Spring Conference 2015 Big Bear Lake

Outdoor Writers
Association of California

PO Box 975
Lake Elsinore, Ca. 92531
Contact: Yvonne Graham
Email: OWAC.director@gmail.com
Phone: 760-522-3720

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You must always wear a full body harness while in a treestand; not doing so is just plain foolish.  But most hunters are not aware that every year hunters are found dead hanging in their safety harnesses.  If you fall from your treestand and are not able to recover back to a standing position, you can become unconscious in as little as 5 to 30 minutes and death shortly follows unconsciousness.

Studies done at NASA have shown that one of their test subjects passed out in less than 4 minutes, how long do you think you have?  This is due to what is called SUSPENSION TRAUMA, and anyone suspended in a safety harness or strap can be killed very quickly by this.  While suspended in a harness, the weight of your body is pressing on your leg straps and the leg straps then cause a tourniquet effect on the blood returning from your legs back to the heart.  The powerful heart can shove the blood into your legs but the blood can’t get back because of the leg strap pressure on your groin.  This is called BLOOD POOLING, and the legs can hold up to HALF of your total blood volume.  You can lose half of your blood from circulating back to the heart and brain in just a matter of minutes.  It is the SAME AS CUTTING BOTH OF YOUR WRISTS AND LOSING HALF OF YOUR BLOOD. How long do you think you can survive? 

 This is what happens if you fall and cannot recover back to your feet, your total circulating blood volume starts to drop very quickly because it is being pooled in your legs, your blood pressure starts to drop dramatically, your heart senses this and starts beating faster and harder to keep the pressure up, shoving more blood into your legs and causing more blood pooling.  You become short of breath because there is less and less blood to carry oxygen to your brain, you struggle to breath and live.  You become light headed and in just a few short minutes you pass out.  YOU JUST HANG THERE.  Very shortly, you become permanently brain damaged from the lack of oxygen to your brain.  Then when the blood pressure has dropped so low that the heart doesn’t have enough oxygen, it stops beating; you have a heart attack and die.  Your last thoughts will probably be of your family and loved ones.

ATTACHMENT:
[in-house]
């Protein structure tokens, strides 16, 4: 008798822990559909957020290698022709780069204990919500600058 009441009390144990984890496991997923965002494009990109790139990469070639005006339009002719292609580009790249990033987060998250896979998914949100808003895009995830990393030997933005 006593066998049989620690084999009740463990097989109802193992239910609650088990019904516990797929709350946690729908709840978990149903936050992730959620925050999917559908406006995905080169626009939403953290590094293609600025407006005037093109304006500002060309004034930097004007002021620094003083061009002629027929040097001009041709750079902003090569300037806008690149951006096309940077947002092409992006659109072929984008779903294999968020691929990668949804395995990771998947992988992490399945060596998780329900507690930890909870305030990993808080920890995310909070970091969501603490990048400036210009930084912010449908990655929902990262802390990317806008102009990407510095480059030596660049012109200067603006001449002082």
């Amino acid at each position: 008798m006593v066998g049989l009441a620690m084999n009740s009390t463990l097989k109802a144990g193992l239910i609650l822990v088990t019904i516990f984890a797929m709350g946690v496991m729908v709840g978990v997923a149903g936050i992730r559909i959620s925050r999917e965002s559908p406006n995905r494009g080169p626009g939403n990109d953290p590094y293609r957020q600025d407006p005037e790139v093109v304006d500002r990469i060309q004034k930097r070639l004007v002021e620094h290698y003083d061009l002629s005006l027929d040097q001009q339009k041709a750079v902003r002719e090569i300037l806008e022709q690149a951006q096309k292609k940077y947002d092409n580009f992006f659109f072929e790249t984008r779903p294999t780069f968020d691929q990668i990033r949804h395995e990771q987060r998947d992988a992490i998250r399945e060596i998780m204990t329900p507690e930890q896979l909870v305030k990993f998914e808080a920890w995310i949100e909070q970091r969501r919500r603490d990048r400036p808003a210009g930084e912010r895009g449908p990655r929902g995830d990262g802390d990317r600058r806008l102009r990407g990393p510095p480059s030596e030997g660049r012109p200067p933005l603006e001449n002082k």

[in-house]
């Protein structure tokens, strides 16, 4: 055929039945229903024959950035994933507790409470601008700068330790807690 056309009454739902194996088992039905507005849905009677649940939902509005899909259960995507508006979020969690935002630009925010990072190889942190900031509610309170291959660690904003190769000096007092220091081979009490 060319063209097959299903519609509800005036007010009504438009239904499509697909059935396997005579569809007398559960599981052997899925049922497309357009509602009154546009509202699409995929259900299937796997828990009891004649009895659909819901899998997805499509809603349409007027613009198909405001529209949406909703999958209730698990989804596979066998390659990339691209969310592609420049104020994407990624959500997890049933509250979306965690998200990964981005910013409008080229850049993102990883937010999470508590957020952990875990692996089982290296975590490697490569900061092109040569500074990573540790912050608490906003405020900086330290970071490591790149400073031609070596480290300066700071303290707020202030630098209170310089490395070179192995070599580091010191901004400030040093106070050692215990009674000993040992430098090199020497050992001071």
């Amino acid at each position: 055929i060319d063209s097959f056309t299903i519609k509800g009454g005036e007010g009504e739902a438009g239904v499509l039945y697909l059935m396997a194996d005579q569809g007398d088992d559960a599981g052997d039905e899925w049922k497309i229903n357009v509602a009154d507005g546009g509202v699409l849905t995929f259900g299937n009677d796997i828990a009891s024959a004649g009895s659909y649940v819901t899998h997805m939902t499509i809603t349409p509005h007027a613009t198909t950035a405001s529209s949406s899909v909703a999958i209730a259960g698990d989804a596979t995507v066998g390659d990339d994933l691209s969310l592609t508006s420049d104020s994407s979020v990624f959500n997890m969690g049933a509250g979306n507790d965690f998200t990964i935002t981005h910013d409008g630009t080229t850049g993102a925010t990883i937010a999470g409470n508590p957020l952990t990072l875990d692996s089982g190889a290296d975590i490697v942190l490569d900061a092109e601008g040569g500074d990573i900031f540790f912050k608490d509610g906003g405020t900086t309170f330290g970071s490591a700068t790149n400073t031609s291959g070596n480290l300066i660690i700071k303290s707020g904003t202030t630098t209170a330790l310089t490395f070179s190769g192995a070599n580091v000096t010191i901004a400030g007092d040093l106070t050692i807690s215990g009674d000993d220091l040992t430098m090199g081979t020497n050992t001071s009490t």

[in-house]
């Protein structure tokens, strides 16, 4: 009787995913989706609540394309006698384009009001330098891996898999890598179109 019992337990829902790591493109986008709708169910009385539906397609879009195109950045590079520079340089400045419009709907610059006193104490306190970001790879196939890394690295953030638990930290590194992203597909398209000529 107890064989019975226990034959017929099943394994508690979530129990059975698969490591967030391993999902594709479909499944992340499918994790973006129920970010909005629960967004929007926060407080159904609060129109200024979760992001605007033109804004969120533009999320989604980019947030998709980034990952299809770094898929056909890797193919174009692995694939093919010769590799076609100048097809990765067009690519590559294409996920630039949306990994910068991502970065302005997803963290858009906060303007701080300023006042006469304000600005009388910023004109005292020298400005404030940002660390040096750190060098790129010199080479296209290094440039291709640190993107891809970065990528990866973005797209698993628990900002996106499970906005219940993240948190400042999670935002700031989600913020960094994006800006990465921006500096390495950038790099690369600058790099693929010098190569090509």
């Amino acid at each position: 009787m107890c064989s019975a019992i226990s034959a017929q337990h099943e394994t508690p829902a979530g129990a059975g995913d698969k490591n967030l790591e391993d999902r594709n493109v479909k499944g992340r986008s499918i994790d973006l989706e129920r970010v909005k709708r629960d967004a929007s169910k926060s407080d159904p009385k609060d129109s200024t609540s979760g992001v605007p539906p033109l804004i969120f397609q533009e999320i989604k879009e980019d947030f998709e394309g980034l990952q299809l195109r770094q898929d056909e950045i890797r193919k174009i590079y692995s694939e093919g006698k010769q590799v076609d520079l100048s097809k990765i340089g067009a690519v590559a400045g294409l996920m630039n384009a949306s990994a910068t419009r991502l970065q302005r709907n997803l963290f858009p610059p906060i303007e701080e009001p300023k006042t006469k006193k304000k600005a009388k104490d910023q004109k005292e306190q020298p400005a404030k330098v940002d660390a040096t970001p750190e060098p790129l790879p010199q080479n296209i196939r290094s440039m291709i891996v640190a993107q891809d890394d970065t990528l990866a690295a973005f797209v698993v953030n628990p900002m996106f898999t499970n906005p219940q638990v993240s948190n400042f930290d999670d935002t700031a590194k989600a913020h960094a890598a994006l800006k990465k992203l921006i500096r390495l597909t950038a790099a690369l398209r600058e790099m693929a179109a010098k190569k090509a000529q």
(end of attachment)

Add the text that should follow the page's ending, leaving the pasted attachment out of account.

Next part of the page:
In a few hours someone will find you and cut your lifeless body down.  You will have put your family through a horrific ordeal that could have been avoided.  This exact same thing happens EVERY YEAR TO HUNTERS.  You must always wear a full body harness, but you must have a way of escape, the Rescue One CDS harness allows you to do just that.  The Rescue One CDS Harness is the ONLY reusable harness that allows the user to safely lower themselves to the ground.

I have been involved in over 80 cases of severe injury or death of hunters from falling or asphyxiation hanging in trees.

 J. Nigel Ellis, Ph.D.


Licensed Safety Engineer


Please watch http://www.rescueonecds.com  and visit   http://www.mountaineer-sports.com                                         





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Reader Comments (2)

Dr. Ellis,
I'm curious about your statement that "every year hunters are found dead hanging in their safety harnesses." I've researched the subject and found sporadic cases in the climibing and caving literature but not found any cases described of hunters dying this way. I can see the risk but haven't found anything in the medical literature or on the internet. Can you point me to a source for this statement. It is dramatic. Understanding what is happening will be easier if cases can be pooled.

Roger Mortimer, MD


April 11, 2012 | Unregistered CommenterRoger Mortimer, MD

I agree with Dr. Mortimer and would be very curious to know the source for these statements or further information on these cases of hunter deaths via suspension in safety harnesses. Thanks!

Seth C. Hawkins, MD
Course Director, Carolina Wilderness EMS Externship
Executive Director, Appalachian Center for Wilderness Medicine

September 20, 2013 | Unregistered CommenterSeth C. Hawkins

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